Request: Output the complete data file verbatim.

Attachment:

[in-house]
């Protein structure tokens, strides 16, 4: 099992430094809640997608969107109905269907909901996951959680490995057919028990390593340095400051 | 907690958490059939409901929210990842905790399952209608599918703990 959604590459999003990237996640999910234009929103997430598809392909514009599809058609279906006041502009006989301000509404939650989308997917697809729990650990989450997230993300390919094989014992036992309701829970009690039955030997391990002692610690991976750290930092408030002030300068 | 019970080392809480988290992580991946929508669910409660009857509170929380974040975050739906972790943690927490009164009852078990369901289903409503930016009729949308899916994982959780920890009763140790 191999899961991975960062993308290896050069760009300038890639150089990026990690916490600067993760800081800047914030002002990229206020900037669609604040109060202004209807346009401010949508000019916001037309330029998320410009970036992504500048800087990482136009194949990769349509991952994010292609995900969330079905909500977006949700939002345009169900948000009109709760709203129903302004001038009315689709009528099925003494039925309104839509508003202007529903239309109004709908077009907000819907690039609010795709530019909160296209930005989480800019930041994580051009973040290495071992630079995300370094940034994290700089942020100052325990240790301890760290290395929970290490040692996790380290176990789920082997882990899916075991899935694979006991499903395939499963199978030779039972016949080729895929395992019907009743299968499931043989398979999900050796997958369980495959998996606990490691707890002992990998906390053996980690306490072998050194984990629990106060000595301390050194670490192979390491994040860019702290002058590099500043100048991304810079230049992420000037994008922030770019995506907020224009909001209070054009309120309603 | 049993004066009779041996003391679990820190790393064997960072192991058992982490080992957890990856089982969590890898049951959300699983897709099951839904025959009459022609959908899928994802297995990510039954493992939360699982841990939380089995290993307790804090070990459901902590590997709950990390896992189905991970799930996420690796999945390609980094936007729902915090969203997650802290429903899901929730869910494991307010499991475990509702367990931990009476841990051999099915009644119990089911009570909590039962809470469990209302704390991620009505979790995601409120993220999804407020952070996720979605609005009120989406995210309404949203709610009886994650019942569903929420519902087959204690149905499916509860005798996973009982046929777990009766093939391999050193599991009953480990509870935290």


[in-house]
């Protein structure tokens, strides 16, 4: 099992430094809640997608969107109905269907909901996951959680490995057919028990390593340095400051 | 907690958490059939409901929210990842905790399952209608599918703990 959604590459999003990237996640999910234009929103997430598809392909514009599809058609279906006041502009006989301000509404939650989308997917697809729990650990989450997230993300390919094989014992036992309701829970009690039955030997391990002692610690991976750290930092408030002030300068 | 019970080392809480988290992580991946929508669910409660009857509170929380974040975050739906972790943690927490009164009852078990369901289903409503930016009729949308899916994982959780920890009763140790 191999899961991975960062993308290896050069760009300038890639150089990026990690916490600067993760800081800047914030002002990229206020900037669609604040109060202004209807346009401010949508000019916001037309330029998320410009970036992504500048800087990482136009194949990769349509991952994010292609995900969330079905909500977006949700939002345009169900948000009109709760709203129903302004001038009315689709009528099925003494039925309104839509508003202007529903239309109004709908077009907000819907690039609010795709530019909160296209930005989480800019930041994580051009973040290495071992630079995300370094940034994290700089942020100052325990240790301890760290290395929970290490040692996790380290176990789920082997882990899916075991899935694979006991499903395939499963199978030779039972016949080729895929395992019907009743299968499931043989398979999900050796997958369980495959998996606990490691707890002992990998906390053996980690306490072998050194984990629990106060000595301390050194670490192979390491994040860019702290002058590099500043100048991304810079230049992420000037994008922030770019995506907020224009909001209070054009309120309603 | 049993004066009779041996003391679990820190790393064997960072192991058992982490080992957890990856089982969590890898049951959300699983897709099951839904025959009459022609959908899928994802297995990510039954493992939360699982841990939380089995290993307790804090070990459901902590590997709950990390896992189905991970799930996420690796999945390609980094936007729902915090969203997650802290429903899901929730869910494991307010499991475990509702367990931990009476841990051999099915009644119990089911009570909590039962809470469990209302704390991620009505979790995601409120993220999804407020952070996720979605609005009120989406995210309404949203709610009886994650019942569903929420519902087959204690149905499916509860005798996973009982046929777990009766093939391999050193599991009953480990509870935290």